Thursday, February 26, 2009

I am an idiot, Tim Keller is not

I don't know if you've ever had the experience of asking a question and it all coming out wrong? I had that. I was at a day conference in London where Tim Keller was the speaker. He was excellent. The theme was influencing the city, following on from Mark Driscoll last July talking about that.

Keller was very balanced, he went out of his way to say that we need churches anywhere there are people, so rural, village, suburban, urban but then went on to argue for the primacy of mission to the cities. But one of his arguments for the importance of the city was because Paul went to the cities. I thought that wasn't so strong because Jesus hardly ever went to the city, except when he was heading there for his death.

Our movement does bang on about cities (I'll blog some more on this soon), which is OK because you can't ignore the cities, but what about the rest of us. I'm not even in the centre of my town, I'm in a working class housing estate so am I just a passive recipient of culture from the city?

So during the Q&A (and if the audio comes out you'll hear exactly what I said), I asked a question like, 'how does what you say fit given the fact that Jesus ignored the city except to go and die in one?' I might as well have stood up and shouted, 'Dr Keller, you sir are an idiot and you don't know the Bible' the way it felt like it came out of my mouth. I knew instantly I'd got the tone wrong.

He was very gracious and firmly but politely rebuffed me. Quite right too. It wasn't helped by the questions that followed where Dr Keller helpfully defined city (way more broadly than you might think) and where he clearly affirmed those in village, rural settings.

So a public mistake deserves a public apology, sorry Dr Keller for my misjudged tone of my question. You sir, are not an idiot. I on the other hand.....


Matthew Hosier on 26 February 2009 at 15:28 said...

I was booked in to attend the day, but then couldn't make it. I look forward to listening to the downloads, and would be interested how he defined city.

My take on it is that we must reach the cities, but in the UK the vast majority of people live in some form of suburbia. Most of our 'cities' are suburbs - this is especially true of London where of the 32 boroughs most are outer London Boroughs and are made up of Victorian and 1930's suburbs. Only a few (relatively) very rich people live right in the city, alongside a few more very poor people.

The city churches like Westminster Chapel, Hillsong, Christchurch London, HTB, etc., have a massively important role, and have that whiff of city glamor, but the real challenge is building healthy churches in Kingston and Finchley and the other 'burbs where most of the people actually live.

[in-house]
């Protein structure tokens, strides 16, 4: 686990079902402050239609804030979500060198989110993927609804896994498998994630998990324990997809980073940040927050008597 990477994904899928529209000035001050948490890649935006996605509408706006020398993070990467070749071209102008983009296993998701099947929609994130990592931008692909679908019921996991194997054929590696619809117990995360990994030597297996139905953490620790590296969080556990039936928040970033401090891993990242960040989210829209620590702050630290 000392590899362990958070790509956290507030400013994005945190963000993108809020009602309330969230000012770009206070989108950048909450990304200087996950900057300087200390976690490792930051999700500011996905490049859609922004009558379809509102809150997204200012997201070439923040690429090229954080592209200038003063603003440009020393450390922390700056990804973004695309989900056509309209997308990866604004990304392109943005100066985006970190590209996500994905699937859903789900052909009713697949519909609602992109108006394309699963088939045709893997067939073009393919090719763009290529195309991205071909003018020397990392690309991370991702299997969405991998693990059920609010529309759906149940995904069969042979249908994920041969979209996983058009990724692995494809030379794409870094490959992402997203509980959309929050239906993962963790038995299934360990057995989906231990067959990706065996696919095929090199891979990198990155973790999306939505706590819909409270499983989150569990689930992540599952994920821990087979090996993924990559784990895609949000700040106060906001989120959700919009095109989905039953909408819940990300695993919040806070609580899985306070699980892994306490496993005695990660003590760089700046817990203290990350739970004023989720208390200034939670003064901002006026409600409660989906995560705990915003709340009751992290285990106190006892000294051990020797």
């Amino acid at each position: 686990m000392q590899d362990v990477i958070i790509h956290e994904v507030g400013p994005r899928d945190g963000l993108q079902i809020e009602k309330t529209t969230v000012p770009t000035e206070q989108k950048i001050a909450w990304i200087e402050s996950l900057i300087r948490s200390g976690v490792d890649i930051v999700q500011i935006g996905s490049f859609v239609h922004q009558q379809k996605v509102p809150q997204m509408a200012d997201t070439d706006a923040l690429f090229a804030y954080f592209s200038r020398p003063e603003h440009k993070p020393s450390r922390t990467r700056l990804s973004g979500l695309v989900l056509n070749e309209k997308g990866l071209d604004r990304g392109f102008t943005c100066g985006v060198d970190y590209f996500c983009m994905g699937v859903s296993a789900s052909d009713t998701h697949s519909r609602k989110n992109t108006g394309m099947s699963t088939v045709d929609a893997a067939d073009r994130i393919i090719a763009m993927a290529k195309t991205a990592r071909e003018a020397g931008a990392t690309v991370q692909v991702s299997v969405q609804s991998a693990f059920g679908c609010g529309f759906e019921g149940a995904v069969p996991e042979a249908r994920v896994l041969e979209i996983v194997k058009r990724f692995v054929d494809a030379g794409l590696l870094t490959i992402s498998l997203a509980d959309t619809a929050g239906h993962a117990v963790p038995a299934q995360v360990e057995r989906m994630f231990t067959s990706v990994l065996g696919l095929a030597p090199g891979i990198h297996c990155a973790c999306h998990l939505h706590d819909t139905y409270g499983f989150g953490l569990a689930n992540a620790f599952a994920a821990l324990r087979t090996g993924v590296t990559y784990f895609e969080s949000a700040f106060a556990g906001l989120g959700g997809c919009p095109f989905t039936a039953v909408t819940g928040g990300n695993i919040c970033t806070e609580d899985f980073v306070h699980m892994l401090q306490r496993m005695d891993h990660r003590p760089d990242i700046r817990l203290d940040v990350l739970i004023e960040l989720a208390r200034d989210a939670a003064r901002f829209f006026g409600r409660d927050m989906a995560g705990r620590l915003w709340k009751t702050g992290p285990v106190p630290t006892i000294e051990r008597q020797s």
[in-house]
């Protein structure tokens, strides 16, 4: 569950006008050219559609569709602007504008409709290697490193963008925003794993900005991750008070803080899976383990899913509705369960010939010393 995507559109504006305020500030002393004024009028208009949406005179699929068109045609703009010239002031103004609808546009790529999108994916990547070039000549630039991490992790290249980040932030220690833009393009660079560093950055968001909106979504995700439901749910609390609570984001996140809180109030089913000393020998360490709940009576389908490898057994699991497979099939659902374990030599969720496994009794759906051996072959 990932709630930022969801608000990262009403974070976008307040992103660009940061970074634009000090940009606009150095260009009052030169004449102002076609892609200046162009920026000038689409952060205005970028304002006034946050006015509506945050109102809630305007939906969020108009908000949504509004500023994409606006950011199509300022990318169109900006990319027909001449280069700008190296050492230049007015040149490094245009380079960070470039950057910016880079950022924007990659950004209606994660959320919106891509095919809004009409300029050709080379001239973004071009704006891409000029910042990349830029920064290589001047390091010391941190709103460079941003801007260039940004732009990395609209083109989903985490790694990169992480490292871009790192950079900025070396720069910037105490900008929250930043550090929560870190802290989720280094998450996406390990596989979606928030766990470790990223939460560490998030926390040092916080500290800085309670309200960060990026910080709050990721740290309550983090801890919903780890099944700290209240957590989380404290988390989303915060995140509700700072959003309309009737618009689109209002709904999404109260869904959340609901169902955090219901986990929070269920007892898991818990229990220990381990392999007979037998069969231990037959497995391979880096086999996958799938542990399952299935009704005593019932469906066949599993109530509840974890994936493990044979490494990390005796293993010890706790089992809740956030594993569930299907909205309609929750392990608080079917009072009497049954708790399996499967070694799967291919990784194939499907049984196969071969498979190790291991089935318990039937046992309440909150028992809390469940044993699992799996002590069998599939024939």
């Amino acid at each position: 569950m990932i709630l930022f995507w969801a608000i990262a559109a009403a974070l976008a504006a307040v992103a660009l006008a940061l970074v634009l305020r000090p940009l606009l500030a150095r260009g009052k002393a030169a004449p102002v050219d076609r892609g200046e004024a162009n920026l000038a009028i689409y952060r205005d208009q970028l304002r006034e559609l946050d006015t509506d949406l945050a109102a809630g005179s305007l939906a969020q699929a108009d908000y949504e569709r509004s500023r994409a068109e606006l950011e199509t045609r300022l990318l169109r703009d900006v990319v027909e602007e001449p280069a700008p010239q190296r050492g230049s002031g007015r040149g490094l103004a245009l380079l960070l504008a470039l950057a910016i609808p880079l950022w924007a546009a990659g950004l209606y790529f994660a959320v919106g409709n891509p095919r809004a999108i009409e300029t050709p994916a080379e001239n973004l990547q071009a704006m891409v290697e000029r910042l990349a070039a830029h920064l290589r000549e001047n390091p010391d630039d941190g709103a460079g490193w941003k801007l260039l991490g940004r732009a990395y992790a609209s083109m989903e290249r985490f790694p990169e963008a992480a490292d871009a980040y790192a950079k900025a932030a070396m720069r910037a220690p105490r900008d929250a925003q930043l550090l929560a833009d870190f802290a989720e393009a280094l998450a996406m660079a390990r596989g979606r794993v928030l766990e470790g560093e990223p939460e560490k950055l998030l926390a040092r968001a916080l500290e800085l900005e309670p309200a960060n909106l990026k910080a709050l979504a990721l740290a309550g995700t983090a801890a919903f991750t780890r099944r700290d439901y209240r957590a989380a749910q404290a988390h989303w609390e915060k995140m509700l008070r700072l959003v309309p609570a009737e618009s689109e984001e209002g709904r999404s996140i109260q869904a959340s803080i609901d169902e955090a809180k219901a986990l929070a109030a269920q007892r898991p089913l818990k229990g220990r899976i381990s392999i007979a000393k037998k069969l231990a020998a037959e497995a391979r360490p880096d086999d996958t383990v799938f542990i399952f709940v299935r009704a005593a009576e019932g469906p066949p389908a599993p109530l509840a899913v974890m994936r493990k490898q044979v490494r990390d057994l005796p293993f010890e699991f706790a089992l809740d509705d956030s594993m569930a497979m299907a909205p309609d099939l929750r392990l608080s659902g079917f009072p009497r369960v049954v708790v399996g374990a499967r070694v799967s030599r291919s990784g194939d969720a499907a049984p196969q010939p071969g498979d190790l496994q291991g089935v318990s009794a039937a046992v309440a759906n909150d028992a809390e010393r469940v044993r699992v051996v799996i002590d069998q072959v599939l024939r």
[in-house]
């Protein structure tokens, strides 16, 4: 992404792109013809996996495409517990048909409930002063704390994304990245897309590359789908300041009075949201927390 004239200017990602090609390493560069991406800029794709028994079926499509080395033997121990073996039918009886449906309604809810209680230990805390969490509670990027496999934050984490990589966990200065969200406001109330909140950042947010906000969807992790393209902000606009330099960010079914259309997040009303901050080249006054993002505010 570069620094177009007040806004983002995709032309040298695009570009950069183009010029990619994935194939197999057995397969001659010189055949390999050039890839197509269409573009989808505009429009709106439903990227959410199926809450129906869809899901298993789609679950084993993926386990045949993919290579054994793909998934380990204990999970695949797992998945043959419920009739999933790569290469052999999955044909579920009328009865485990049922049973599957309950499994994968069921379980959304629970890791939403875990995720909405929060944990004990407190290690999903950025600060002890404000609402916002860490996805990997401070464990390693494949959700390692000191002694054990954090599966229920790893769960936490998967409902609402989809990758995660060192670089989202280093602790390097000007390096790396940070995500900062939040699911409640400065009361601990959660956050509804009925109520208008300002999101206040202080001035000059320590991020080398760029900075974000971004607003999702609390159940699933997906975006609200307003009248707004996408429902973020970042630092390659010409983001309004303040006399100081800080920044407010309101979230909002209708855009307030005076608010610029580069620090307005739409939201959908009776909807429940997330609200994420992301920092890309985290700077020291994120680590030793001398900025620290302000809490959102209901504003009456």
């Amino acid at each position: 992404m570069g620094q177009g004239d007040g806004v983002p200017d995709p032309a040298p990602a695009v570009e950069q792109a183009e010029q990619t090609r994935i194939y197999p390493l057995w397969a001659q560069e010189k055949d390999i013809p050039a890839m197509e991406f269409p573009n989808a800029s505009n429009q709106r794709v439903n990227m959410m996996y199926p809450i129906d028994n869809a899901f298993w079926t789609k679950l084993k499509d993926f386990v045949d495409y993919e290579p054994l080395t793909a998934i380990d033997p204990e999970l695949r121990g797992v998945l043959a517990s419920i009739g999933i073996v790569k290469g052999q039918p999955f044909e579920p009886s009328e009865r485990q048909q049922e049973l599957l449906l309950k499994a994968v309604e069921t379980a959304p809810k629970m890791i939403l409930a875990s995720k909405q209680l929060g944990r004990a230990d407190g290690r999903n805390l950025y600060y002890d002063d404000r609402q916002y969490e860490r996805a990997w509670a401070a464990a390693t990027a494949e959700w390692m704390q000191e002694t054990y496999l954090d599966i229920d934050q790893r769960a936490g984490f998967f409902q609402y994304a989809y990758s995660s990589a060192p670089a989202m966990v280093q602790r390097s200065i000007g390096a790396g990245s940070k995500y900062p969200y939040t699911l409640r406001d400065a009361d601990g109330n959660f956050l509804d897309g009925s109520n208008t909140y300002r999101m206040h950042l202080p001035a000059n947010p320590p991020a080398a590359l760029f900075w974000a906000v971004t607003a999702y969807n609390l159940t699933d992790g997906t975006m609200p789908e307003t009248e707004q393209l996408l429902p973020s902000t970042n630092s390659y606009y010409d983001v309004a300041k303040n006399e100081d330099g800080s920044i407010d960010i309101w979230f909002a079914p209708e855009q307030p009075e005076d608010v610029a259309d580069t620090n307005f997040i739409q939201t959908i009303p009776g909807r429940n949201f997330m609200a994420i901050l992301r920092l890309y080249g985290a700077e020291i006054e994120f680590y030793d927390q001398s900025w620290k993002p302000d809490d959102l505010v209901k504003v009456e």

Is this in line with Keller's definition?

Mark Heath on 26 February 2009 at 16:28 said...

ha ha. At least you had the guts to ask a question. I always keep quiet for fear of making a fool of myself ;)

Phil on 26 February 2009 at 17:31 said...

It has to be a 'both/and' I think, I've got some more posts on this I think. Basically he defined a city in two ways - one a hub, where roads lead to so he gave the example of Inverness as the city of the Highlands even though it's not that big. His second definition is a multi function place where people live, work, eat, engage in arts etc...he made the point that the village has more in common with the city than the suburbs in that respect.

Matthew Hosier on 26 February 2009 at 18:40 said...

That's an interesting and helpful way of looking at it. By that definition Poole/Bournemouth is more of a city than many of the London Boroughs - we eat, sleep, work and play all in one space here - although with 400,000 people we are hardly a village...

I'm going to Seattle next week for the church planting conference - sure there'll be a lot of city talk at that!

iamchris on 27 February 2009 at 11:13 said...

I think it is interesting relating this back to what a city looked like back in the time of the early church compared to how we build our cites today. We no longer build a giant wall around our cities, the outside world is not seen as "no man's land anymore" subsequently I don't think we have the same implication of refuge and "safety in numbers" that Keller spoke about.

Within "the wall" the people would have lived, worked, slept and played, they were just there. There was no commute to the city for work, you were already there. I think the challenge has to lie with where the people are, which I think lies more in the sub's. If you are traveling "through the wall" throughout the working week, you are not going to want to commute to church as wel ust for the sake by being a "city church"

Is not hitting the subs "where the majority of cities workers live" still hitting the cities? And if these guys are then going back into the city through out the week you are then equipping the people who hit the city daily!

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